The genetic disorder, ataxia-telangiectasia (A-T), is caused by loss of the homeostatic protein kinase, ATM, and combines genome instability, tissue degeneration, cancer predisposition, and premature aging. Primary fibroblasts from A-T patients exhibit premature senescence when grown at ambient oxygen concentration (21%). Here, we show that reducing oxygen concentration to a physiological level range (3%) dramatically extends the proliferative lifespan of human A-T skin fibroblasts. However, they still undergo senescence earlier than control cells grown under the same conditions and exhibit high genome instability. Comparative RNA-seq analysis of A-T and control fibroblasts cultured at 3% oxygen followed by cluster analysis of differentially expressed genes and functional enrichment analysis, revealed distinct transcriptional dynamics in A-T fibroblasts senescing in physiological oxygen concentration. While some transcriptional patterns were similar to those observed during replicative senescence of control cells, others were unique to the senescing A-T cells. We observed in them a robust activation of interferon-stimulated genes, with undetected expression the interferon genes themselves. This finding suggests an activation of a non-canonical cGAS-STING-mediated pathway, which presumably responds to cytosolic DNA emanating from extranuclear micronuclei detected in these cells. Senescing A-T fibroblasts also exhibited a marked, intriguely complex alteration in the expression of genes associated with extracellular matrix (ECM) remodeling. Notably, many of the induced ECM genes encode senescence-associated secretory phenotype (SASP) factors known for their paracrine pro-fibrotic effects. Our data provide a molecular dimension to the segmental premature aging observed in A-T patients and its associated symptoms, which develop as the patients advance in age.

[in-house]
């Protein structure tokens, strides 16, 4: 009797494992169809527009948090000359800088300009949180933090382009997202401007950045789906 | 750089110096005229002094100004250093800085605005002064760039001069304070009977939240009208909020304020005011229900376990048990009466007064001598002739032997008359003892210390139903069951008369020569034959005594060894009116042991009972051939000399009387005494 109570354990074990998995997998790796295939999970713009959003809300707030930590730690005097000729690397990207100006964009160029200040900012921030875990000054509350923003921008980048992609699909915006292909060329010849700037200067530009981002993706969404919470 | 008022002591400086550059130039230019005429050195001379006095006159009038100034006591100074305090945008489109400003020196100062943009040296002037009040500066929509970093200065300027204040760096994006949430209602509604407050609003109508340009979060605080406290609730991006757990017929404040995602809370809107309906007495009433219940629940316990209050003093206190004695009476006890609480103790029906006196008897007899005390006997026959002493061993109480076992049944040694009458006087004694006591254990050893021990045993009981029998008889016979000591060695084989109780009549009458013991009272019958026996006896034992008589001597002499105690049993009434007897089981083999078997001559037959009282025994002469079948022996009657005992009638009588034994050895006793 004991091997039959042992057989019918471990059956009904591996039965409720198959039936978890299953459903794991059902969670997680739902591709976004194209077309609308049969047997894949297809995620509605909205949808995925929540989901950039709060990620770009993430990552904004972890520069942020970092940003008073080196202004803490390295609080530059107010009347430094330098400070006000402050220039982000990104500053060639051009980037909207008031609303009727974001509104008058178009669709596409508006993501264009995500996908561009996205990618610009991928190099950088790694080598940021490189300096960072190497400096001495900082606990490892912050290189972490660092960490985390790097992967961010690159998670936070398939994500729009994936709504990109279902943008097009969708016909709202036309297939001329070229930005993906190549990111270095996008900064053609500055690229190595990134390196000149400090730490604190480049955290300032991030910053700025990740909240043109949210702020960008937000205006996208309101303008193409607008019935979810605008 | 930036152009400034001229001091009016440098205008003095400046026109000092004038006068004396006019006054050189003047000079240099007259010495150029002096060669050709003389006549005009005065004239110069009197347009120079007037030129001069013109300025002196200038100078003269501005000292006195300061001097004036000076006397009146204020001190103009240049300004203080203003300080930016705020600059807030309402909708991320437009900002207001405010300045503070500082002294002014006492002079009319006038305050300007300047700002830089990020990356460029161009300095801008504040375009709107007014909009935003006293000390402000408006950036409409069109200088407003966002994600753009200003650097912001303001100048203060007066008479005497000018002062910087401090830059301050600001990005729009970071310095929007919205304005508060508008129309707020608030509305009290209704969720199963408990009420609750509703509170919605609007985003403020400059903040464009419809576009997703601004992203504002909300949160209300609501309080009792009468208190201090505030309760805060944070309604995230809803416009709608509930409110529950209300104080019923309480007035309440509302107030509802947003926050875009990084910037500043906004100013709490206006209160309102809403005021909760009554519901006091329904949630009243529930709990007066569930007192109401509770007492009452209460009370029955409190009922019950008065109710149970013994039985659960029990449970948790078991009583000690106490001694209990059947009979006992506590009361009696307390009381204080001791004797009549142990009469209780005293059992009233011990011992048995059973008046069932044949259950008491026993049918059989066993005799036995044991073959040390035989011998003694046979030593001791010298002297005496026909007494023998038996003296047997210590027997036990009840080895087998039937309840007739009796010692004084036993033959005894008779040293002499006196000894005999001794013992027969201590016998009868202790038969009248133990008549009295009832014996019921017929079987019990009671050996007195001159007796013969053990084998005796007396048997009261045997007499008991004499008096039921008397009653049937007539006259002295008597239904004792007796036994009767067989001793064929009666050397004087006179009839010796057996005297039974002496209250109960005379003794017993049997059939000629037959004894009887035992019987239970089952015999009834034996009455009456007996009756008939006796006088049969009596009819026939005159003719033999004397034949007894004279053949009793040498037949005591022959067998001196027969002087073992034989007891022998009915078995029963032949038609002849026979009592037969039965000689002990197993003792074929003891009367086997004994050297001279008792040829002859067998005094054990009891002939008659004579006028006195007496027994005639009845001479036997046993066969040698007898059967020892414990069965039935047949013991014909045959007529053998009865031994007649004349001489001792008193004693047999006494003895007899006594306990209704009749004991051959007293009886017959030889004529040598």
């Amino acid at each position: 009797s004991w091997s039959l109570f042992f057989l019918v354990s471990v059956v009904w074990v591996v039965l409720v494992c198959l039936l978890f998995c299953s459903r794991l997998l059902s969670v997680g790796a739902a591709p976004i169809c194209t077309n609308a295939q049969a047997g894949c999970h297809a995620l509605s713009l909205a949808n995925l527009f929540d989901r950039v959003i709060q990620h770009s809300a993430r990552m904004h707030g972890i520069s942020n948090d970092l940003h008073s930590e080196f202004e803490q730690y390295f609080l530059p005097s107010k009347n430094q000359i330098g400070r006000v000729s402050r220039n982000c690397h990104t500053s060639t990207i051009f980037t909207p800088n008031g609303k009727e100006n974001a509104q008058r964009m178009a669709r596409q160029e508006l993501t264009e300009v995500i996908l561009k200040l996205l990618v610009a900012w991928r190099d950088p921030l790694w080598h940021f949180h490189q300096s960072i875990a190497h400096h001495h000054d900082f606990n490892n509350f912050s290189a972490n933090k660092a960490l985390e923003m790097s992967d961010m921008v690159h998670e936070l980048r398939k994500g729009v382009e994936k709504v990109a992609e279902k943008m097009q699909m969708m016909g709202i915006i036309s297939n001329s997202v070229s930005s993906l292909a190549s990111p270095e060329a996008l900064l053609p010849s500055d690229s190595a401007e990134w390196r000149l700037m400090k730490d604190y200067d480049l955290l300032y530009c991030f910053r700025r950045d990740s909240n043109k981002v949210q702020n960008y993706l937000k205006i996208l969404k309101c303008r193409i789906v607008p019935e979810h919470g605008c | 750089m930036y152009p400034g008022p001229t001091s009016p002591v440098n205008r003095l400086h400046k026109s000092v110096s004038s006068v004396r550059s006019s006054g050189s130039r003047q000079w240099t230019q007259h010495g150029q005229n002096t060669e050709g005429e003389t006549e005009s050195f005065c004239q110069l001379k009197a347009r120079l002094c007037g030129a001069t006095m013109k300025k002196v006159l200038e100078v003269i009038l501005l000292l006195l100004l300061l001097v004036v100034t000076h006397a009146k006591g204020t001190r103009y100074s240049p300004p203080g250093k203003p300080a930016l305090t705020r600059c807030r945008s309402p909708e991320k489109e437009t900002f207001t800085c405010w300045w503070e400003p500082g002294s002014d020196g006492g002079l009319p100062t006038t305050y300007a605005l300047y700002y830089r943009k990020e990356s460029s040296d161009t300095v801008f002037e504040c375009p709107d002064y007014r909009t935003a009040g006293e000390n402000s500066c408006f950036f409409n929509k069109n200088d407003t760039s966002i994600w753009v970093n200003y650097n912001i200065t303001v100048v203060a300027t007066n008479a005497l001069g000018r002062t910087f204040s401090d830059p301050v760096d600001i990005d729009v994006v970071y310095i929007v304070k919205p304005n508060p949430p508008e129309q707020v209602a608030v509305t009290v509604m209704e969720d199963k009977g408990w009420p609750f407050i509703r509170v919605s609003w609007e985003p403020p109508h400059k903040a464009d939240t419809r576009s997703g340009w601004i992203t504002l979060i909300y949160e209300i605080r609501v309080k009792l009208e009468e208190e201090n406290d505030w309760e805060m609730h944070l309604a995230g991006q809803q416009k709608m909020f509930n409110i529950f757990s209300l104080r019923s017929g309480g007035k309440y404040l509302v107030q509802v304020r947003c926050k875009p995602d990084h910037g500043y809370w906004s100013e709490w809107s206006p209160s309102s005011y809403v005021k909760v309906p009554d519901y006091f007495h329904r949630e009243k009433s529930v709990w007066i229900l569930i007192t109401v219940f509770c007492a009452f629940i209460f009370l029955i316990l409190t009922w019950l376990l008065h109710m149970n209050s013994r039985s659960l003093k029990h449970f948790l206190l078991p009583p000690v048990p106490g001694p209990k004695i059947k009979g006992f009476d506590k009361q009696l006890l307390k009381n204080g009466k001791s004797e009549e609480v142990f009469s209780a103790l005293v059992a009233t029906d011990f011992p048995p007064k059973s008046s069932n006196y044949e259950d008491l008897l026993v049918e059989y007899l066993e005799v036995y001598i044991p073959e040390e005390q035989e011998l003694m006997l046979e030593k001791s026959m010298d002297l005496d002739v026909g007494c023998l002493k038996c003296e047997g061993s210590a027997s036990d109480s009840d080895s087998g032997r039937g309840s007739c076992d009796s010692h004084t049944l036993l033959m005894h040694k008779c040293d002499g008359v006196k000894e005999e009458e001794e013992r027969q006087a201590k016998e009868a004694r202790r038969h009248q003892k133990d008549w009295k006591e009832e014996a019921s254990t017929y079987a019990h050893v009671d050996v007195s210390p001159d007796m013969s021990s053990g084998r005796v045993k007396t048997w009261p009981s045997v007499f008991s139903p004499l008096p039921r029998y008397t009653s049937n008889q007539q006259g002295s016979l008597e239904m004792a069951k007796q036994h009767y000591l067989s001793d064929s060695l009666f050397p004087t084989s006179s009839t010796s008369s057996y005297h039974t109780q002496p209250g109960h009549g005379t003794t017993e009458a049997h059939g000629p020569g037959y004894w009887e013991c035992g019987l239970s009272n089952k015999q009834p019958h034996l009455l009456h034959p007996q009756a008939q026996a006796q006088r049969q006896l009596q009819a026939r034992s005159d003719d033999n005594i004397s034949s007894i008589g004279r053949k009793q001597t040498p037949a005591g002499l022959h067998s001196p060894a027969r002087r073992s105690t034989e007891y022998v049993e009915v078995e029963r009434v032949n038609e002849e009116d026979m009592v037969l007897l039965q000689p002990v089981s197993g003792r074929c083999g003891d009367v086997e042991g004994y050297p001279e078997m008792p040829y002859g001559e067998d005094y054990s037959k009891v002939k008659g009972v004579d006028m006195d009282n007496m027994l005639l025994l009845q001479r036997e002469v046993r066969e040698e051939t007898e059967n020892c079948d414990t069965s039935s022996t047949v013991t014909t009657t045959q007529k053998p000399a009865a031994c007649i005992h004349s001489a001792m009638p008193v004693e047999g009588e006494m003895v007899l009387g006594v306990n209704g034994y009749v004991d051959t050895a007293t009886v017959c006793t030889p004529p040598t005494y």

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© 2023 The Authors. Aging Cell published by Anatomical Society and John Wiley & Sons Ltd.
- cell senescence
- oxygen concentration